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They put the horse in horsepower

By Dale Rodebaugh
Herald Staff Writer

When friends and neighbors of Homer Huston gathered Saturday to help him prepare 70 leased acres for planting oats, they took plenty of horsepower – but not the John Deere kind.

The members of the Four Corners Draft Horse, Mule and Carriage Association hitched Percherons, Clydesdales, Belgian mules and Suffolk Punches to their discs and harrows.

“We used to get together like this every year, probably twice a year,” Bob Cooper said. “But we haven’t done it in three years because we all have so much going on.”

Cooper, who favors mules over horses because he considers them more of a challenge, arrived with Kit and Kate, Belgian mules ages 15 and 18, respectively.

A mule, usually, is a cross of a donkey and a mare. A hinny, the offspring of a stallion and a female donkey, is a rarer hybrid.

Mules don’t reproduce because they’re sterile.

Cooper uses his mules for ranch work and in a nonfarming enterprise – offering buckboard, carriage and, if there’s enough snow, sleigh rides.

The Four Corners Draft Horse, Mule and Carriage Association, which was founded in 1973, brings together about 50 families from the region.

They take part in parades and fairs and hire out with a carriage or a buckboard for special events such as weddings.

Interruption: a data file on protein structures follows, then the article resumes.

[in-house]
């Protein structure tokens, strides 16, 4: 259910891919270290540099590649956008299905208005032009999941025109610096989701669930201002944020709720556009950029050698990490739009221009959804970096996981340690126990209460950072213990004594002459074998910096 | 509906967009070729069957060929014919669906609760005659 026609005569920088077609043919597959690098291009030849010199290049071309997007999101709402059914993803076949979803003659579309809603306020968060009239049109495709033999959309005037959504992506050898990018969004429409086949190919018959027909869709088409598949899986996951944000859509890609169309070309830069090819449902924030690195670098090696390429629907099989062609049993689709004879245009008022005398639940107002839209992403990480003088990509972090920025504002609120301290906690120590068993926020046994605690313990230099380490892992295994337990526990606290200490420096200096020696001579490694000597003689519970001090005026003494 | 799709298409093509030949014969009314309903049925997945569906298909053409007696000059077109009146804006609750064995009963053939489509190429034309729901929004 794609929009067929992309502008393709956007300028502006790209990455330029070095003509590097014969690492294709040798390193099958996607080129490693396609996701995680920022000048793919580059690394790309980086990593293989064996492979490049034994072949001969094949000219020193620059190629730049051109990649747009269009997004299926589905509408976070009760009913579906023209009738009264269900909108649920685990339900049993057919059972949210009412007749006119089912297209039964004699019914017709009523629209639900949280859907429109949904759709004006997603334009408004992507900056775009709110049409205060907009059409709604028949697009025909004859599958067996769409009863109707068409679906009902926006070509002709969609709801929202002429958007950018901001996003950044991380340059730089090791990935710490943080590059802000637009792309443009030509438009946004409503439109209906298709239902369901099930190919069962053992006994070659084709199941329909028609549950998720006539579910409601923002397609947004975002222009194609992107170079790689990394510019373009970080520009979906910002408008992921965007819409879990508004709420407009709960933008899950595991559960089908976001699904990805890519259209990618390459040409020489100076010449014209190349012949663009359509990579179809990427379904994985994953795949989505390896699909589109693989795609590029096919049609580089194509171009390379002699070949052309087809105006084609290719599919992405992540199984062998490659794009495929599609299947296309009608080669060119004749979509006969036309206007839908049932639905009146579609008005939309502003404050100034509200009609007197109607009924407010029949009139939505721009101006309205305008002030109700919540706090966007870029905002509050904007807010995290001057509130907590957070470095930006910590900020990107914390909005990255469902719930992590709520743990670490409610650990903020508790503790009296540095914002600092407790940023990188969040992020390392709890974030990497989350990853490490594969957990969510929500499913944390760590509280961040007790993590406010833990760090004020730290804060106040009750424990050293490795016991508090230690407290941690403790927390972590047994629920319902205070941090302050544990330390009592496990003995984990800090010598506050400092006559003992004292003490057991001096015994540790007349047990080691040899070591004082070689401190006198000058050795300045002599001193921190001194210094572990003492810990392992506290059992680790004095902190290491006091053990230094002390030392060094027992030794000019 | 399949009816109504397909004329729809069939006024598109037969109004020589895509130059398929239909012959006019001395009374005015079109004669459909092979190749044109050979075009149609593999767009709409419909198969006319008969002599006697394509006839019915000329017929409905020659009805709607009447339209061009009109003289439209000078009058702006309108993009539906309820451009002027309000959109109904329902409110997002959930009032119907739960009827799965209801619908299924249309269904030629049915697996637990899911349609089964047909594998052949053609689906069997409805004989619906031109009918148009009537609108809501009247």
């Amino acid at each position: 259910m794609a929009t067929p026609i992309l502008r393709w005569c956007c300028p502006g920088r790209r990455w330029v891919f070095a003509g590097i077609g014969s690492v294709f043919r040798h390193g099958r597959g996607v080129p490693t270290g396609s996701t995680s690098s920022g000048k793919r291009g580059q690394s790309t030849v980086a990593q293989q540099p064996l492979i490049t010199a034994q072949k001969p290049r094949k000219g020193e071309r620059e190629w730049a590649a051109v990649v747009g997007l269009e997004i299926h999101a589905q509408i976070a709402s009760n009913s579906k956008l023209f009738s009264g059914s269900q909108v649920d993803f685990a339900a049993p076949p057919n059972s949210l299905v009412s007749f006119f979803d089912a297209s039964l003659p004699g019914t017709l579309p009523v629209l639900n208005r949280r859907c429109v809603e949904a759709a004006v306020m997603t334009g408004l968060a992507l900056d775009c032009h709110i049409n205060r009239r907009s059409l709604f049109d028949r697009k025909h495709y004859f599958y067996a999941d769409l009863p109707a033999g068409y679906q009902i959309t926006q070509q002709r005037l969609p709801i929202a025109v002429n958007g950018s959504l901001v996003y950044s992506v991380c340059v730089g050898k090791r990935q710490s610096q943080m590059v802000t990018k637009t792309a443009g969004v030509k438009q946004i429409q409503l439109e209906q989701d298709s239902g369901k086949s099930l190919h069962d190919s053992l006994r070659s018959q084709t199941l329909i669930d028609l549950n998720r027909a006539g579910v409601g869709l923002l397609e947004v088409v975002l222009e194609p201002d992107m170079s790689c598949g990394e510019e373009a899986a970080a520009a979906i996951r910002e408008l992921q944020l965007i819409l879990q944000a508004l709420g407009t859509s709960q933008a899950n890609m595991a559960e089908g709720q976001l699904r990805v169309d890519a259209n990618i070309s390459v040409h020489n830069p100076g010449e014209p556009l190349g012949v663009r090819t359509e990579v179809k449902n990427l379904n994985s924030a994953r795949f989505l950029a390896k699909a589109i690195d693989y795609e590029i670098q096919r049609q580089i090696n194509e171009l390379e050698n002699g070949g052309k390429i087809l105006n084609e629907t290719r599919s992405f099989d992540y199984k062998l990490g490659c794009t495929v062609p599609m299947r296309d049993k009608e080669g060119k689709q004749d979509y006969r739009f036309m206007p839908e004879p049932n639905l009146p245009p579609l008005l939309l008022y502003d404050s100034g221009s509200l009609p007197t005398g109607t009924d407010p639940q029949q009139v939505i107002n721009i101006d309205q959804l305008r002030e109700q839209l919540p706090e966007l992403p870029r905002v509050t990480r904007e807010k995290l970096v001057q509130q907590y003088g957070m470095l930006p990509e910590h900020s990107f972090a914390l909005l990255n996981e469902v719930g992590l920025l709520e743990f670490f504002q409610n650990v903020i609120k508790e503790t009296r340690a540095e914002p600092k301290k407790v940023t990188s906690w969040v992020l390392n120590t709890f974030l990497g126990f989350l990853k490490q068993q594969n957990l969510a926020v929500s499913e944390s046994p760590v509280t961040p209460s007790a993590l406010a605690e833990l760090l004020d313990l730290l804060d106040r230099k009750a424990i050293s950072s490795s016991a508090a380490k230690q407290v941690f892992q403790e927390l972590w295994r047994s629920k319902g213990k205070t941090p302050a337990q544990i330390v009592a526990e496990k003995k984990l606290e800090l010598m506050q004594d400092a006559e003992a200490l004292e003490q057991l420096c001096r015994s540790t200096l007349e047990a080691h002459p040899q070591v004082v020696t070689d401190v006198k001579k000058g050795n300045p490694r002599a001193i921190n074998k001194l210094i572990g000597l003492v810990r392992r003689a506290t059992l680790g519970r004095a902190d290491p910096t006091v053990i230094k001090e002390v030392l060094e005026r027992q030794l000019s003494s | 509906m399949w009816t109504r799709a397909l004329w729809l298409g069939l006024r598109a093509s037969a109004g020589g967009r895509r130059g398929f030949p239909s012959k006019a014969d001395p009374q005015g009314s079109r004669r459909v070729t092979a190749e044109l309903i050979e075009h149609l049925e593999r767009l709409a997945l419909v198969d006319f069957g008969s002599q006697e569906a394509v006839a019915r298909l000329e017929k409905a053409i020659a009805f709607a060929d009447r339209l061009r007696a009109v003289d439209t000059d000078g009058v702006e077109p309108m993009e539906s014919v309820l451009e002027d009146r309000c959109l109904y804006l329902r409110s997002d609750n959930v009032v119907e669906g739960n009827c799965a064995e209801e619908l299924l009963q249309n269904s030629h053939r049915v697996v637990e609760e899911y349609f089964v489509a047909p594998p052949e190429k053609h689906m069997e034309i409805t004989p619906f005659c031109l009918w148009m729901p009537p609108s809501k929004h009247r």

Once a month they meet for fun – a “ride and drive” at a different venue each time.

Huston, whose leased acreage is near Elmore’s Corner, arrived Saturday with daughter, Michelle Kruschel, and her daughter, Kourtney Canterbury.

Their pair of Belgian geldings and two molly (female) mules, which had been harnessed at home, were unloaded quickly.

When the field work began, Canterbury drove grandad’s team.

Huston was in familiar territory. He was born and raised in a farmhouse where Walmart stands. In fact, his birth certificate lists his place of birth as Carbon Junction.

He recalled that the only development between his family home and Farmington Hill was a livestock sales barn.

Chuck Baley arrived with Joe, Chief, Logan and Keno, all Suffolk Punches. The breed is developed strictly for fieldwork.

“Shires, Percheron and Belgians are work animals, too, but they’re show animals as well,” Baley said as he harnessed the equines. “But the Suffolk isn’t a ‘hitch’ horse.”

Baley allowed that it’s a chore harnessing the huge animals.

“This is why so many ranchers went to tractors,” he said.

Mel Bartel brought horsepower to spare – four Clydesdales weighing in at 1,800 pounds each and a Shire.

Bartel, a superintendent for Flint Energy, uses his horses to drag his hay fields and do other chores on his ranch east of Ignacio.

“I had the Shire and three Clydesdales, which I got as a package deal,” Bartel said. “I bought the fourth Clydesdale last summer to have a four-horse team.”

Bob Cooper summed up the philosophy of association members.

“We tend to like to uphold tradition,” Cooper said. “We like to preserve old ways and keep the legacy of draft horses and mules alive.”


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